THE name of the last month of the old Roman year is derived from the word februum, usually understood as an instrument of purification1. This word, and its derivatives were, as we shall see, best known in connexion with the Lupercalia, the most prominent of the festivals of the month. Now the ritual of the Lupercalia seems to suggest that our word 'purification' does not cover all the ground occupied by the 'religio' of that festival; nor does it precisely suit some of the other rites of February. We are indeed here on difficult and dangerous ground. Certainly we must not assume that there was any general lustration of the whole people, or any period corresponding in religious intent to the Christian Lent, which in time only is descended from the Roman February. Assuredly there were no such ideas as penitence or forgiveness of sins involved in the ritual of the month. Let so much be said for the benefit of those who are only acquainted with Jewish or Christian history.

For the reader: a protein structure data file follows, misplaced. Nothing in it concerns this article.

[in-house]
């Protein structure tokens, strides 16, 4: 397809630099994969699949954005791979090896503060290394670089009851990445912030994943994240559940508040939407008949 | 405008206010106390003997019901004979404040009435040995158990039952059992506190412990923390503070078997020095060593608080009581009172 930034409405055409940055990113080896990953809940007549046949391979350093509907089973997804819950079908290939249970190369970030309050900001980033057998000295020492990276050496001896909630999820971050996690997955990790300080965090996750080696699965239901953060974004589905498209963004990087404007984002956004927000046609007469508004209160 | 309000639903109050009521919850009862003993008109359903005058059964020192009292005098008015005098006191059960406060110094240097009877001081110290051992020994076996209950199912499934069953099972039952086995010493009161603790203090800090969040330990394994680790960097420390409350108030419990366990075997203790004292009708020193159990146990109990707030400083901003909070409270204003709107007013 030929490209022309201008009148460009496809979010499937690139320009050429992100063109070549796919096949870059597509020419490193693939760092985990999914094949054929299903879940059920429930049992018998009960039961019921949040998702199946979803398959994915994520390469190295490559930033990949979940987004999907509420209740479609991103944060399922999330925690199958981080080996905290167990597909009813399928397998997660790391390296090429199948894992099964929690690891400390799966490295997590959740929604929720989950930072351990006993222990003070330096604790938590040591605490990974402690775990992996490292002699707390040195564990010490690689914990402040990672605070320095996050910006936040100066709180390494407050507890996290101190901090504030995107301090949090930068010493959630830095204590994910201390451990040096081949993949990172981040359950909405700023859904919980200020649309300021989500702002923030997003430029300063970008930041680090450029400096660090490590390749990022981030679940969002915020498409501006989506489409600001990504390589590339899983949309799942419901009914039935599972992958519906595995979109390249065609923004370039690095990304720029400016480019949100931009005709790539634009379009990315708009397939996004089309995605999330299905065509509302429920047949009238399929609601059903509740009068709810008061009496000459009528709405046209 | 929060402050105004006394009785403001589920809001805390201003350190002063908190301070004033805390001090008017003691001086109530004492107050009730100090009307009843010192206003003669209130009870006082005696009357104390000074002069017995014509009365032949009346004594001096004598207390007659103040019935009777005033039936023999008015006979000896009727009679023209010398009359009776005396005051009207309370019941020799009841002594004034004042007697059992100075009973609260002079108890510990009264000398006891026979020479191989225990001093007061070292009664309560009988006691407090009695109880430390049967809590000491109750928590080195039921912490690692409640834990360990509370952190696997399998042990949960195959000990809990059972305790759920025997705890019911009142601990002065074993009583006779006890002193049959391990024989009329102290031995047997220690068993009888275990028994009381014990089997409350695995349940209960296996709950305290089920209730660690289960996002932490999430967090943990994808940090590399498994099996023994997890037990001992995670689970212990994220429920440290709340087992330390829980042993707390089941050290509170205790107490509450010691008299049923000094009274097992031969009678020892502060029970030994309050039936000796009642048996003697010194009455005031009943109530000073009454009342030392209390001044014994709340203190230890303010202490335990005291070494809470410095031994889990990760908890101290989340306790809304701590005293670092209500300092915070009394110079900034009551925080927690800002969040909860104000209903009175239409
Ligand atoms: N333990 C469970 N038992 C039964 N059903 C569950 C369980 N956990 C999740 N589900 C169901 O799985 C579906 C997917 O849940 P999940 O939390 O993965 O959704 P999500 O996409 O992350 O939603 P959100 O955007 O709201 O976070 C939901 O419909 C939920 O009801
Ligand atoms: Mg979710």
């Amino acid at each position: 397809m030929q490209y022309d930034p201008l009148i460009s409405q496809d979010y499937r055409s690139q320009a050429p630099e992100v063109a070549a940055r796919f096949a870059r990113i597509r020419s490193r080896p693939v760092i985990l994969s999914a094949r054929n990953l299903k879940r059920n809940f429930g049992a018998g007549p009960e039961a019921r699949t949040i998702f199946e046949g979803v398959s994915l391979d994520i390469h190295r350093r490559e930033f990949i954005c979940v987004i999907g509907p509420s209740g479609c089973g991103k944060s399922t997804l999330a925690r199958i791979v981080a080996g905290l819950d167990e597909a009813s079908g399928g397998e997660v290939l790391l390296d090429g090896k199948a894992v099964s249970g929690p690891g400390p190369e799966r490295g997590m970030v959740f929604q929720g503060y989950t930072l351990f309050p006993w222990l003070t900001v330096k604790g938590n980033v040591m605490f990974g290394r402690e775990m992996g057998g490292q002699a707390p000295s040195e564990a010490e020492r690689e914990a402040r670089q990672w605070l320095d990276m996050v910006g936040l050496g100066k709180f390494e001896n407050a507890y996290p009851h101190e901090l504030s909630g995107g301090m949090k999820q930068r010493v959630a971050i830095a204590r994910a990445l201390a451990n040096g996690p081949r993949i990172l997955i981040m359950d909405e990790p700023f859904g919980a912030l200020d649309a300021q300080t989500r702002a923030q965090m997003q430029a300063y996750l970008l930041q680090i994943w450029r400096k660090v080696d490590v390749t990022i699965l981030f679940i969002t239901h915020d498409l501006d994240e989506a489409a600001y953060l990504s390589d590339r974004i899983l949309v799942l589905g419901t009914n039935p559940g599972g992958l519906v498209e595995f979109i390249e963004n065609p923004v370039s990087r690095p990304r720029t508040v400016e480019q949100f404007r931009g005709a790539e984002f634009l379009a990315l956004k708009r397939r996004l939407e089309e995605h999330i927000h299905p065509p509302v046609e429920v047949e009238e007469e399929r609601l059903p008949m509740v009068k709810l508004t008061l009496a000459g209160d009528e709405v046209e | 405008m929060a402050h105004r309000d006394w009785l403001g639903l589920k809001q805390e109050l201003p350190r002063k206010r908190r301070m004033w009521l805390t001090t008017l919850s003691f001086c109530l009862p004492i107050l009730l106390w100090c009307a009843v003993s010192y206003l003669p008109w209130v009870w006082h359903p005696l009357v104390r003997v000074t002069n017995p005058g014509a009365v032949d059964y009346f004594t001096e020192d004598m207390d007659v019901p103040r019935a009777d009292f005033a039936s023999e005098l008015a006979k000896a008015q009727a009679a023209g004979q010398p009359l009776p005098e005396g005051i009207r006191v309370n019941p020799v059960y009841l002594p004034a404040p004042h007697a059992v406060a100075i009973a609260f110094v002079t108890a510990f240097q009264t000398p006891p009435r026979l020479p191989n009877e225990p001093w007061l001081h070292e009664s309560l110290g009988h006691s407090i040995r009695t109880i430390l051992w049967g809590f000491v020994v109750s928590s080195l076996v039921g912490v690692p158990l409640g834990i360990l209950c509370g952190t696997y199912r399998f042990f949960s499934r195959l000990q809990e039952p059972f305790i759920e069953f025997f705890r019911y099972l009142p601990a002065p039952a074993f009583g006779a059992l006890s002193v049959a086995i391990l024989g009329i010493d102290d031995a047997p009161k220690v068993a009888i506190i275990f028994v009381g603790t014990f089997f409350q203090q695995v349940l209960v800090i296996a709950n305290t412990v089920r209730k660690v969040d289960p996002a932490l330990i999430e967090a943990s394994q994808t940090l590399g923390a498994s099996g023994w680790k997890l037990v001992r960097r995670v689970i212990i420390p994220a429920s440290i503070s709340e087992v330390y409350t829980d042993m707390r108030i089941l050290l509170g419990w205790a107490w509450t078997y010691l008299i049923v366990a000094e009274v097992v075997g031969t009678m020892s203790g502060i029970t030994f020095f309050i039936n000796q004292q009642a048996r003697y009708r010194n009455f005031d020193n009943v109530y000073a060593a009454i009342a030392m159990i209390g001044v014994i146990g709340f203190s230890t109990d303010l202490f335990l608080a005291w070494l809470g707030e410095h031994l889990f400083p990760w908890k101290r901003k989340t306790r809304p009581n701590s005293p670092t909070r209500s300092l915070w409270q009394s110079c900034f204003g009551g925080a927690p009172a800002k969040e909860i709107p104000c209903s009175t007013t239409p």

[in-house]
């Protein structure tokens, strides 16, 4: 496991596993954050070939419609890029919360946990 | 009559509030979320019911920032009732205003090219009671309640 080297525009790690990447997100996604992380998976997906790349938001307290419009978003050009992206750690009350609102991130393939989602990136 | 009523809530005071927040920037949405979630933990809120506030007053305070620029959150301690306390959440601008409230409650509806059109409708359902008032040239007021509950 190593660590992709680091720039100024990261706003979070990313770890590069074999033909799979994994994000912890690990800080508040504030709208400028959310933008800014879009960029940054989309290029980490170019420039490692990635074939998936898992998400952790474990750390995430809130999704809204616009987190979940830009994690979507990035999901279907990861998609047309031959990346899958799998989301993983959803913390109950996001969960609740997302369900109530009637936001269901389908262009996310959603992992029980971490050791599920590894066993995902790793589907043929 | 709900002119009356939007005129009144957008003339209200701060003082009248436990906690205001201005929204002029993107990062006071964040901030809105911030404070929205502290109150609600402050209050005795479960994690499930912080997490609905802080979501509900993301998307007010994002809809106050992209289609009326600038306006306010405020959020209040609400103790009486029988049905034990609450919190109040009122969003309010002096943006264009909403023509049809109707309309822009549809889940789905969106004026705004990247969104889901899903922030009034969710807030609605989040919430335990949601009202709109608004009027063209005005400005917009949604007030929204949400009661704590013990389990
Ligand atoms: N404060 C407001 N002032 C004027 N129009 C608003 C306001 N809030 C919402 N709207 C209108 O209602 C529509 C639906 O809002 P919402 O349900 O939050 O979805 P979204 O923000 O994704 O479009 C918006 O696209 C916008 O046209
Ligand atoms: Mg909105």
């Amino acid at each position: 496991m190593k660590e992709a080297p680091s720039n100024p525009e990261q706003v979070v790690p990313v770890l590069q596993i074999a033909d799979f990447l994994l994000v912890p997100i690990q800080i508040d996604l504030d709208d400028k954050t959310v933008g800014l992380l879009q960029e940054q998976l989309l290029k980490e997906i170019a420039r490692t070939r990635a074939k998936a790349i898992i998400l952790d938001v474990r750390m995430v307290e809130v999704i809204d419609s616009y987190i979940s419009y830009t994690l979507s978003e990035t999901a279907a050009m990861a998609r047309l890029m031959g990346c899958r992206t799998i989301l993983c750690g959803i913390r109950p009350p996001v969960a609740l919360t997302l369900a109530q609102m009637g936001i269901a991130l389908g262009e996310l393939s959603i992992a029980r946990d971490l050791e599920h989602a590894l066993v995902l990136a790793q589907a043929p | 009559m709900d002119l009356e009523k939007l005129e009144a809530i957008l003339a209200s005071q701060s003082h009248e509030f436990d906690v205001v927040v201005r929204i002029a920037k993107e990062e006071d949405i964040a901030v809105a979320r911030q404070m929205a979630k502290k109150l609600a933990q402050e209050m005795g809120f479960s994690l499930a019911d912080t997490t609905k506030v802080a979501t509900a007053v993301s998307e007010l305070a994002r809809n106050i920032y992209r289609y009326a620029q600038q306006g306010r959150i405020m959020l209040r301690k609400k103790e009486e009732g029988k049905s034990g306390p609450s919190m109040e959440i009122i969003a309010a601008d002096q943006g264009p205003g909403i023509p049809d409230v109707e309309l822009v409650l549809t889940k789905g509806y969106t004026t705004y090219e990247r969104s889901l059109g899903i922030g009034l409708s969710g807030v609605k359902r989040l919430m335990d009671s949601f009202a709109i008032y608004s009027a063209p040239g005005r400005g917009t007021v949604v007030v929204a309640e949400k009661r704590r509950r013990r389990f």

What at least is certain is that at this time the character of the festivals changes. Since the middle of December we have had a series of joyful gatherings of an agricultural people in homestead, market-place, cross-roads; now we find them fulfilling their duties to their dead ancestors at the common____________________